To deal with this problem of "cadres feathering their own nests”, Motlanthe said he wanted party branches to prioritise discipline and political education.
“Most of the challenges facing the organisation stem from the rapid growth of the organisation; with no attendant effort to educate members and leaders about the minimum expectations that come with the responsibility of being a member or a leader of the ANC,” he told delegates at the start of the ANC's elective congress in Limpopo.
Motlanthe said it was only through discipline and political education that "we can safeguard the values, culture and traditions that have earned [us] the trust of South Africans who've constantly voted [the ANC] into power".
Motlanthe emphasised the importance of unity within the ANC, saying members should manage their differences and rise above them.
“We cannot hate each other as the ANC members and still hope to love the people of South Africa. Love for each other is a precondition for the love we have for society,” he said.
He lamented the need for modern iconic heroes, saying "the ANC cannot bask in the glory of its history forever".
Motlanthe earlier warned delegates against voting according to factions.
“The emergence of slates within our organisational culture and the processes represent the worst form of corruption of the spirit, character and vision of the organisation," he said.
"The time has come for all of us in the ANC to condemn the slate culture to the dustbin of history."
ANC Limpopo chair and premier, Cassel Mathale, is battling it out at the conference against Deputy Arts and Culture Minister Joe Phaahla to retain his position.
Early indications are that Mathale allegedly has the most number of supporters at the conference. Mathale backers apparently include the provincial ANC Youth League, the women's league and the Peter Mokaba and Vhembe regions.
The Sekhuhune and Mopani regions want Phaahla to take over from Mathale - whose chances in retaining his position might have been threatened by the recent placing of some provincial department under administration by President Jacob Zuma.
Unity and discipline
Motlanthe warned that the leaders chosen during this conference would immediately have to get to work at instilling a sense of unity and discipline in the party structures.
Motlanthe, who sternly instructed howling delegates not to interrupt him while he was speaking, challenged the conference to determine what roles the party could allocate those members who had selflessly served it, but now could no longer do so because they were on the wrong slate.
Zuma was initially expected to address the delegates. However, the ANC has since replaced him with Motlanthe.
This was reportedly to save him embarrassment after it was learnt that delegates loyal to Mathale, were unhappy with him and had planned to boo him, especially after his decision to put five of Limpopo's departments under administration.
This was evident on Saturday when delegates gave a roaring "viva" for Motlanthe and a subdued one for Zuma.
Mathale supporters were confident that he would come out victorious, saying proceedings on Saturday were just a formality. Phaahla supporters also felt that their leader would come out victorious.
Results of the vote are expected on Sunday morning.
Read more on: anc | ancyl | jacob zuma | cassel mathale | kgalema motlanthe | joe phaahla | polokwane | politics
'Zuma purging opponents'
AMUKELANI CHAUKE | 07 December, 2011 00:21
Gauteng Premier Nomvula Mokonyane welcomes the cabinet's decision to intervene in its 'embarrassing' financial difficulties Picture: ALON SKUY
The Zuma cabinet's decision to place Limpopo's provincial government under national administration has ignited a political war, with senior ANC leaders being accused of purging their political opponents.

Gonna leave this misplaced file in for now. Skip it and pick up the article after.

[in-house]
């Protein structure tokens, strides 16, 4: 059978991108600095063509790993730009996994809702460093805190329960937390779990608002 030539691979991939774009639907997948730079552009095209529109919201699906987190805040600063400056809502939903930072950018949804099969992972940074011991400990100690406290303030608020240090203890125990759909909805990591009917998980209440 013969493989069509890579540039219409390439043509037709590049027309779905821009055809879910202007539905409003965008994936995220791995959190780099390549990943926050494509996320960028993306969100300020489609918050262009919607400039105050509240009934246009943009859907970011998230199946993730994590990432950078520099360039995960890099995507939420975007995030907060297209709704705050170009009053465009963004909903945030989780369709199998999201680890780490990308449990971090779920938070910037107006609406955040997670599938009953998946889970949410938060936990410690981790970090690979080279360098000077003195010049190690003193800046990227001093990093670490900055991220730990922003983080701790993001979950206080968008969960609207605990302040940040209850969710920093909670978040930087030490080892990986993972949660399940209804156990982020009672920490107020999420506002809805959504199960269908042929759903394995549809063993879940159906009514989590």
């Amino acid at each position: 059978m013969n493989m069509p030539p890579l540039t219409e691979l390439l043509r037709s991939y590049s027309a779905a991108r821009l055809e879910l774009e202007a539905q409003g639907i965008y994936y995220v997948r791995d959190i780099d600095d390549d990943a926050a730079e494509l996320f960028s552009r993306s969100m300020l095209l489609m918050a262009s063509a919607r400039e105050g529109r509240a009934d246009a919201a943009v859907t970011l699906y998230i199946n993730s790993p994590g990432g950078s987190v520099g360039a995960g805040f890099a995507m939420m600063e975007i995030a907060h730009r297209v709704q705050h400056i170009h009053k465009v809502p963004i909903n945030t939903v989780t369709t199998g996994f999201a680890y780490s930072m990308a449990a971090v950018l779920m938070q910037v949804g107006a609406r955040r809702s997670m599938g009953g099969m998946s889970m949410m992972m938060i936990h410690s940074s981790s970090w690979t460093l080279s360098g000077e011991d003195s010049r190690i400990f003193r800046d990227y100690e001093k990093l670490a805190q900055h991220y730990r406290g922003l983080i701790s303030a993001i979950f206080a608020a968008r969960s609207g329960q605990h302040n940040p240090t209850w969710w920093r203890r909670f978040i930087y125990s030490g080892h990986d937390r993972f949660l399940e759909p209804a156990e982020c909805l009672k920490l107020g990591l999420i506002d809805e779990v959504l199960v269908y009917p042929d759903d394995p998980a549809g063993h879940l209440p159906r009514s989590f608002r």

Two provinces near economic collapse
Limpopo timing suspicious: ANCYL On Monday, the cabinet announced that it would take over the running of five departments in Limpopo following what it called a "cash crisis" the provincial government found itself in two weeks ago.
The cabinet will also intervene in the Free State and Gauteng in respect of financial management and supply chain irregularities.
The ANC Youth League in Limpopo lambasted senior ANC leaders for using the Treasury to "purge" its leaders in the provincial government.
The league said the timing of the move was aimed at "reducing the confidence of ANC members in the current leadership" ahead of the party's provincial conference next week.
But trade union federation Cosatu and the SA Communist Party welcomed the decision.
Cosatu said the central government's support in Limpopo should be linked to "arrests and the dismissal of the culprits behind the mess". The union federation said it had in the past preferred charges of tender fraud and maladministration implicating senior ANC and ANC Youth League leaders. It called for Premier Cassel Mathale to resign.
SACP Limpopo provincial secretary Gilbert Kganyago said the ANC Youth League's attack on the cabinet's decision was "disingenuous" and invalid because the president had taken similar decisions to deal with maladministration, including the recent cabinet reshuffle.
The ANC Youth League in the province said the cabinet's decision was a "knee-jerk reaction" by leaders who were afraid of the possibility of a change of leadership at the party's elective conference in Mangaung in December next year.
In Gauteng, Premier Nomvula Mokonyane welcomed the cabinet's intervention, which will lead to the Treasury and the Department of Health assisting in the financial management of Gauteng's health department.
She said she was relieved that the national government would help her administration deal with an "embarrassing" situation.
But Cosatu has called for heads to roll in Gauteng following what it called the total collapse of health services in the province.
Cosatu said those responsible for the collapse should be brought to book.
Cosatu spokesman Patrick Craven said health MEC Ntombi Mekgwe had inherited the mess from the previous MEC, Brian Hlongwa.
The Free State government also welcomed the cabinet's decision to intervene in its affairs.
Opposition parties have blamed the ANC's cadre deployment for the economic crises in the provinces.